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I’m in the process of burning up some 2400 that a friend gave me. It was unopened in those metal containers I haven’t seen since the sixties, and it still works as good as it always did. The cans don’t have any real rust or other signs of neglect other than faded paint, so I think it was stored pretty well. If you call parked on a shelf in an Arizona garage as being stored well. I think as long as powder doesn’t show any of the classic signs of deterioration it’s good to go.
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Old April 29, 2008, 02:08 PM   #4
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I still use WW II surplus!!!!! Closed tight, dark storage .. lasts for decdes, at least!
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Old April 29, 2008, 02:33 PM   #5
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Bullseye from 1947 still worked great in the '80's. I think the single base powders spoil fastest. Don't store in hot attic. Even loaded ammo will go bad there. Not unsafe, they just keyholed!
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Old April 29, 2008, 07:43 PM   #6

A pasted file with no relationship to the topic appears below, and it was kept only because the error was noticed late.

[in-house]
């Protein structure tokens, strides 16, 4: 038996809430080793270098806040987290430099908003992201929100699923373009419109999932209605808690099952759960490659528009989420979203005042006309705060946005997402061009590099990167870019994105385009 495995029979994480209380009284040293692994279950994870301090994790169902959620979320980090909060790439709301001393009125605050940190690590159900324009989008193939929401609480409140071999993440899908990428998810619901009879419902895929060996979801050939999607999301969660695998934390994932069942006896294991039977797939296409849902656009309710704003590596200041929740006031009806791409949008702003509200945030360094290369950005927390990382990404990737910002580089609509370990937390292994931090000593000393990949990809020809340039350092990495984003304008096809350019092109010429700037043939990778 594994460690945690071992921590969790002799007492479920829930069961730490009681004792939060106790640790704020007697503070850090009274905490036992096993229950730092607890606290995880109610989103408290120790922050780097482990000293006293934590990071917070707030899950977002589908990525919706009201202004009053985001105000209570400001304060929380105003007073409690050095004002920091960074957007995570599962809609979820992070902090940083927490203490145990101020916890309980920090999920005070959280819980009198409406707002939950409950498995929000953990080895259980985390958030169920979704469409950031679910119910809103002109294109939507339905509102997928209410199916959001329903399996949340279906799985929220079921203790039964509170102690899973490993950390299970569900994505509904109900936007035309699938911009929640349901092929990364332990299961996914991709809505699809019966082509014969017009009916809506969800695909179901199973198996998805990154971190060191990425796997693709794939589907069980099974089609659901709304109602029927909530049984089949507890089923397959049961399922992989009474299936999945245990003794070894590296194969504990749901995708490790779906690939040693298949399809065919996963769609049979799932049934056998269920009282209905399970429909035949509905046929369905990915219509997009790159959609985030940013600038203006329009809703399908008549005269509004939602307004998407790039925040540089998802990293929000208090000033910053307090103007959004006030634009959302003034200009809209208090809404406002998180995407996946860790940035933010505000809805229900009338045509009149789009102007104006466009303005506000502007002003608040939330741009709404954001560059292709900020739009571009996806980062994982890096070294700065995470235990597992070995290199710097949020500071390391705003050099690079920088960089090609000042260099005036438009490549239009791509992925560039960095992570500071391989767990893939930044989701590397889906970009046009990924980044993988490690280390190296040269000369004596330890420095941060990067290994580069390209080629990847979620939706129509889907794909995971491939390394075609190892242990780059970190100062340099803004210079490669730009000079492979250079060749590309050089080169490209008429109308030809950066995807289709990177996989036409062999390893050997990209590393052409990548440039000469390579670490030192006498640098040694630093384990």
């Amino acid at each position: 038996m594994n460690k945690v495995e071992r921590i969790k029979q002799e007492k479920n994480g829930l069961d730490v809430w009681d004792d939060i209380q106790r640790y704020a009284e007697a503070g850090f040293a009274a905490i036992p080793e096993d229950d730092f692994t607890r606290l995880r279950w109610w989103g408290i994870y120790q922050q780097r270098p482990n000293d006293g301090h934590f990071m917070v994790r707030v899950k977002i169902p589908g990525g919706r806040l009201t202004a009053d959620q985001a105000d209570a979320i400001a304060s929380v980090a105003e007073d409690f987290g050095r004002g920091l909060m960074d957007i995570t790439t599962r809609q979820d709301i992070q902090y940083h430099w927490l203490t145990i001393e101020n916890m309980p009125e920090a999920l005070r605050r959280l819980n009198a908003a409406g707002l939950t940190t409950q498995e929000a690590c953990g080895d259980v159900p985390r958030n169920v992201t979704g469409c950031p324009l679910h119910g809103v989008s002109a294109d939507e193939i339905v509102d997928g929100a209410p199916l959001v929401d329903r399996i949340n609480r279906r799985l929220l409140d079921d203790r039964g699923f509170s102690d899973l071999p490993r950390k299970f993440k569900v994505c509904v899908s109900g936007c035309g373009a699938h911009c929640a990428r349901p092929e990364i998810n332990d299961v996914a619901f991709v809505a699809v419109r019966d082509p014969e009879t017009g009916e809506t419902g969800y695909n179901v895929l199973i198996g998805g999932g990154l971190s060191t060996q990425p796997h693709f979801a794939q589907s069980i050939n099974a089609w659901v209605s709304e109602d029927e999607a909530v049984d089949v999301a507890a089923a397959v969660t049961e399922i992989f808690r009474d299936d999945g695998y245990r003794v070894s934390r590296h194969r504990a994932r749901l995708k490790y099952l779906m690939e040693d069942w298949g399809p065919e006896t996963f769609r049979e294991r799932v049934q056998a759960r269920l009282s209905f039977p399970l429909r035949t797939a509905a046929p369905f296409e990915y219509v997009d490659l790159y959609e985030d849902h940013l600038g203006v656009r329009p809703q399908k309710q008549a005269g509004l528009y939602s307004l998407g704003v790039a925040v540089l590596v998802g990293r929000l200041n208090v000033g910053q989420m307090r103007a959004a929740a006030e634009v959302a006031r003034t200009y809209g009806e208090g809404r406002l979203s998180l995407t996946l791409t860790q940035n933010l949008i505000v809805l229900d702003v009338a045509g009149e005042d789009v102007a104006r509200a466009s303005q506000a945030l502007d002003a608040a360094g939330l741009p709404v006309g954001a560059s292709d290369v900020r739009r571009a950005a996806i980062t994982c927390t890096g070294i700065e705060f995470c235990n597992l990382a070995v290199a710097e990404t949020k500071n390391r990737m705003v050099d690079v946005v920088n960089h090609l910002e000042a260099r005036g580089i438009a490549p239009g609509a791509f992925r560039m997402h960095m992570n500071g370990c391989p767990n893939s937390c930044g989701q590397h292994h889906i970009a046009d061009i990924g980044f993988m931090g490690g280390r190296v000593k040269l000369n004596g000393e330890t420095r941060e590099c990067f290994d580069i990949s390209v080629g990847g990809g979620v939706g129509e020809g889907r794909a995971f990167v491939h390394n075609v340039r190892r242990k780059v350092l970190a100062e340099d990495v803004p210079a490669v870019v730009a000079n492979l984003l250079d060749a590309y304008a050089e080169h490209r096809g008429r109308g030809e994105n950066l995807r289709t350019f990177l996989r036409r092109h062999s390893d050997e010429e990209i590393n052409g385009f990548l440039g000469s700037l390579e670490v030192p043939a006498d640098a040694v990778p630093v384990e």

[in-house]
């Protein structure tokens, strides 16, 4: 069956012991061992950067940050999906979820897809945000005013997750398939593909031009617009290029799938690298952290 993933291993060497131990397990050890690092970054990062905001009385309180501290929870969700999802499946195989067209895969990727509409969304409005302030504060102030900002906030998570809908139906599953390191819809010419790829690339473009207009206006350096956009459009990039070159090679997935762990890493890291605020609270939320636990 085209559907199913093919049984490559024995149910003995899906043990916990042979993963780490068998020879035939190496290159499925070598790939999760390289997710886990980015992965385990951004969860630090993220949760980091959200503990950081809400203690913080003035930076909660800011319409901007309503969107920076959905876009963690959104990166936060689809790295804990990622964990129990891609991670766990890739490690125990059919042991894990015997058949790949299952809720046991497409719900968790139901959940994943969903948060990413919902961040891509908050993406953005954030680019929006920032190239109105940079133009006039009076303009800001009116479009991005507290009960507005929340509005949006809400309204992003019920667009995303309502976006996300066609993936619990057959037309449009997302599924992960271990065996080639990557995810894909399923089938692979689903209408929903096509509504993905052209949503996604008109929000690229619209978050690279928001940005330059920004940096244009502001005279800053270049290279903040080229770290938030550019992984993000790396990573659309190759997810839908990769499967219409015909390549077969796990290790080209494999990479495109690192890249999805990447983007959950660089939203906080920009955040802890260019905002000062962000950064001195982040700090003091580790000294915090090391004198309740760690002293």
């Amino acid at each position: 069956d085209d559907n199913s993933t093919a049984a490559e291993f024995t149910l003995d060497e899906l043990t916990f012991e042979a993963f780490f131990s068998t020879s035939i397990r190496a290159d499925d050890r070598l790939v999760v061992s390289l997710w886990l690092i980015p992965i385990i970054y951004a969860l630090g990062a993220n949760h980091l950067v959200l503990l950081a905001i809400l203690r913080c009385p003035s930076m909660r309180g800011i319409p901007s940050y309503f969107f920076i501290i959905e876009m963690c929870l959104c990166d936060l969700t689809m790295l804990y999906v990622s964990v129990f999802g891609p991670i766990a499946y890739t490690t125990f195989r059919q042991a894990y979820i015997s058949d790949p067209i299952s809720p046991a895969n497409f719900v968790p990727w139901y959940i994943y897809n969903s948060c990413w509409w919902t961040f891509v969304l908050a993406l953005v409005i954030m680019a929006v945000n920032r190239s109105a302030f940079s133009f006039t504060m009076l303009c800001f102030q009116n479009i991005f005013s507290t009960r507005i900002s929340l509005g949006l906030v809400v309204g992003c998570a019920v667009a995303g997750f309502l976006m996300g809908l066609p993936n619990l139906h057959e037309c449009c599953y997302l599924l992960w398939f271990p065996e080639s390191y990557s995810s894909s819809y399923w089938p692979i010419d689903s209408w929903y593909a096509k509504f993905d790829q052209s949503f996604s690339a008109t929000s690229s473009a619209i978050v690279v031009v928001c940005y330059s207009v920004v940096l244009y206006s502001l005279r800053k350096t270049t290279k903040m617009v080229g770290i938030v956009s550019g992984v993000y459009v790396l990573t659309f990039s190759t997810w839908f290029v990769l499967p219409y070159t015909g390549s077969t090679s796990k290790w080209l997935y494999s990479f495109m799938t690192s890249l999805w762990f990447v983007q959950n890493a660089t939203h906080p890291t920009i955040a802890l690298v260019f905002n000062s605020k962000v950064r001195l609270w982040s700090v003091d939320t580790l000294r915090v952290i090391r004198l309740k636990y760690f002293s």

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Thanks guys. That is what I wanted to hear. I have to admit that it feels real good to be doing this again after so many years.
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Old April 29, 2008, 08:55 PM   #7
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I too had a metal can of Bullseye I got from a guy I worked with in the early 60's (61 or 62). I never used much of it and moved it from one damp basement to anothe to a garage in Tucson and back to NY. I finally burned it up in some shotshells, just to test it and get rid of it. The stuff smelled fine and the shells worked perfectly. So I know powder kept under terrible conditions can last at least 45 years.
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Old April 30, 2008, 03:37 PM   #8